Tips to Keeping Your Retirement Plan on Track
Summer is just around the corner, but that’s no excuse to take a vacation from checking up on your retirement plan. A recent Women & Co. study found that women feel personal traits—hard work, discipline, and intelligence—are more important to financial success than external factors such as education, family and luck. So when it comes to achieving a comfortable retirement, it’s up to you to stay in the driver’s seat.
1. Know Your Numbers: Calculate how much retirement savings you will need in order to live comfortably for an average of twenty to thirty years. Remember, women typically spend more years in retirement and need to plan accordingly. Inflation will lessen the value of your money over time. Historically, the inflation rate is about 3 percent so be sure to factor that into your calculation. Once you know your number, determine how much you should be saving monthly and annually to achieve it.
2. Maximize Contributions: Contribute the maximum amount to your employer-sponsored retirement plan each year and take advantage of any employer match that is available to you. This is particularly important for women who are more likely to take time out of the workforce to care for family members. Take advantage of “catch up” rules —if you’re fifty or older—that allow you to put even more money into your retirement plan.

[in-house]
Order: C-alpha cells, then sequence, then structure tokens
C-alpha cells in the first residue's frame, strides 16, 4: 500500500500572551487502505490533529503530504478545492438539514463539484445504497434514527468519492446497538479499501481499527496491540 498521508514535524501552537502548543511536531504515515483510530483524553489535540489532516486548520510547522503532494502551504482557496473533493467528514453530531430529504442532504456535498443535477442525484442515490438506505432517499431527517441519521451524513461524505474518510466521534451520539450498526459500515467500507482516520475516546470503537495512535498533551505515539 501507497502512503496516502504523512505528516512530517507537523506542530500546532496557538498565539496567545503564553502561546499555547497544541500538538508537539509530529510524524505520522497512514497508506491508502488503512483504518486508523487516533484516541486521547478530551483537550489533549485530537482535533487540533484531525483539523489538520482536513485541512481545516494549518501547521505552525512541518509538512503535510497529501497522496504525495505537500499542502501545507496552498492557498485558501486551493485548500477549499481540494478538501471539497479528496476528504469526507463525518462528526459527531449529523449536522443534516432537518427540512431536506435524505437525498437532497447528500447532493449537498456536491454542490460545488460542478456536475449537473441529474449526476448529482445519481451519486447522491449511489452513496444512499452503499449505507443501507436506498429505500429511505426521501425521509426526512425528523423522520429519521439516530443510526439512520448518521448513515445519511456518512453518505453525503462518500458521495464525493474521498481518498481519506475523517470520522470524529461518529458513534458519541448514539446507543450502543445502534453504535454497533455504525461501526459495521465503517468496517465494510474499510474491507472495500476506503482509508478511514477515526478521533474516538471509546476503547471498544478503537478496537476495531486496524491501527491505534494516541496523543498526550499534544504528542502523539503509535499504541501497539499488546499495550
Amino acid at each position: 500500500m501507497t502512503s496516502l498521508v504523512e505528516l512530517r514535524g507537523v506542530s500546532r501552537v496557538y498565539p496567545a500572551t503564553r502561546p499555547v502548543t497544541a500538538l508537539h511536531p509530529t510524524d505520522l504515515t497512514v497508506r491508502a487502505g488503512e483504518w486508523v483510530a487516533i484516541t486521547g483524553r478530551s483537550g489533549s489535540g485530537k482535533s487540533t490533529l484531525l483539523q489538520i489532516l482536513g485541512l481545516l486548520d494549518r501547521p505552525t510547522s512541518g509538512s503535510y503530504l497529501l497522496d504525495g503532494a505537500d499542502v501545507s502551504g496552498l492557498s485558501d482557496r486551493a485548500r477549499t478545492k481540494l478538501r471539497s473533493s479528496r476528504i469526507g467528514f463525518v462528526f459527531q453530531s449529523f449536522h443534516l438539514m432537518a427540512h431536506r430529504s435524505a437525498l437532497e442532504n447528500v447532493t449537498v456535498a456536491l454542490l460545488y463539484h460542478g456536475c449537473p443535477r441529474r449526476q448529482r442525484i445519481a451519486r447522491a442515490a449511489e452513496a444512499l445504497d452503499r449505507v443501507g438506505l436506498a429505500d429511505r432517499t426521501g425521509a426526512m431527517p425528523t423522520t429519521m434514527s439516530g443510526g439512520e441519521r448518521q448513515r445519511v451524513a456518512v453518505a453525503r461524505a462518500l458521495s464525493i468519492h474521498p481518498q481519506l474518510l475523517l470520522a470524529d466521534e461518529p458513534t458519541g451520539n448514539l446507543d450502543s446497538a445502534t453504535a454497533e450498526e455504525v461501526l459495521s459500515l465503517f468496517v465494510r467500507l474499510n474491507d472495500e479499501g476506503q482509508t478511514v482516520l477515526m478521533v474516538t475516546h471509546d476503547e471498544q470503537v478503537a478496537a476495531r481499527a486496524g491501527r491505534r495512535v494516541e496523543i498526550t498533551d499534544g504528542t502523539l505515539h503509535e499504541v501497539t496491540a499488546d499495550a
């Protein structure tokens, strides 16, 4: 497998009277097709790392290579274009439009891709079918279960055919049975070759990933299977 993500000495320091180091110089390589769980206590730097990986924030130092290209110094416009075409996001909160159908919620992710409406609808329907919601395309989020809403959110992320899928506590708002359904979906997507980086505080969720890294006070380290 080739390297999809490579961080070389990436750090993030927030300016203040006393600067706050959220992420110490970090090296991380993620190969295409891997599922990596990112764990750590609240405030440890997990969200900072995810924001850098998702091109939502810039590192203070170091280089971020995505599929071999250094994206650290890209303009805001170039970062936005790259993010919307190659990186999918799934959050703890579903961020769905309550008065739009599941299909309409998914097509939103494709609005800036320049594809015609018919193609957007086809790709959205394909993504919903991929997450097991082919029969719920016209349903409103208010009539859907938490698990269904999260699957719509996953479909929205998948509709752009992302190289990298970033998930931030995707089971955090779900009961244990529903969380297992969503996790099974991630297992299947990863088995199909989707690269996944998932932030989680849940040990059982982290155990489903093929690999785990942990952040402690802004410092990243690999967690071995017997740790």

3. Review Your Benefits: Make sure you know the types of benefits you will be entitled to from your pension plans (from both current and past employers), as well as the Social Security Administration, once you reach retirement age. Check your annual Social Security benefit statement for accuracy.
4. Cover the Long-Term: Plan for the unexpected. Be aware that Medicare, health insurance, and/or disability insurance often do not cover long term care costs (e.g., nursing home and assisted living). Learn about long-term care insurance and evaluate whether it is suitable for your situation.
5. Make a Date: Your retirement plan should evolve along with you so it’s important to evaluate it regularly. Meet with your financial advisor a minimum of once a year to reassess, and perhaps rebalance, your retirement plan in response to your changing life goals and needs.
If you need help, ask.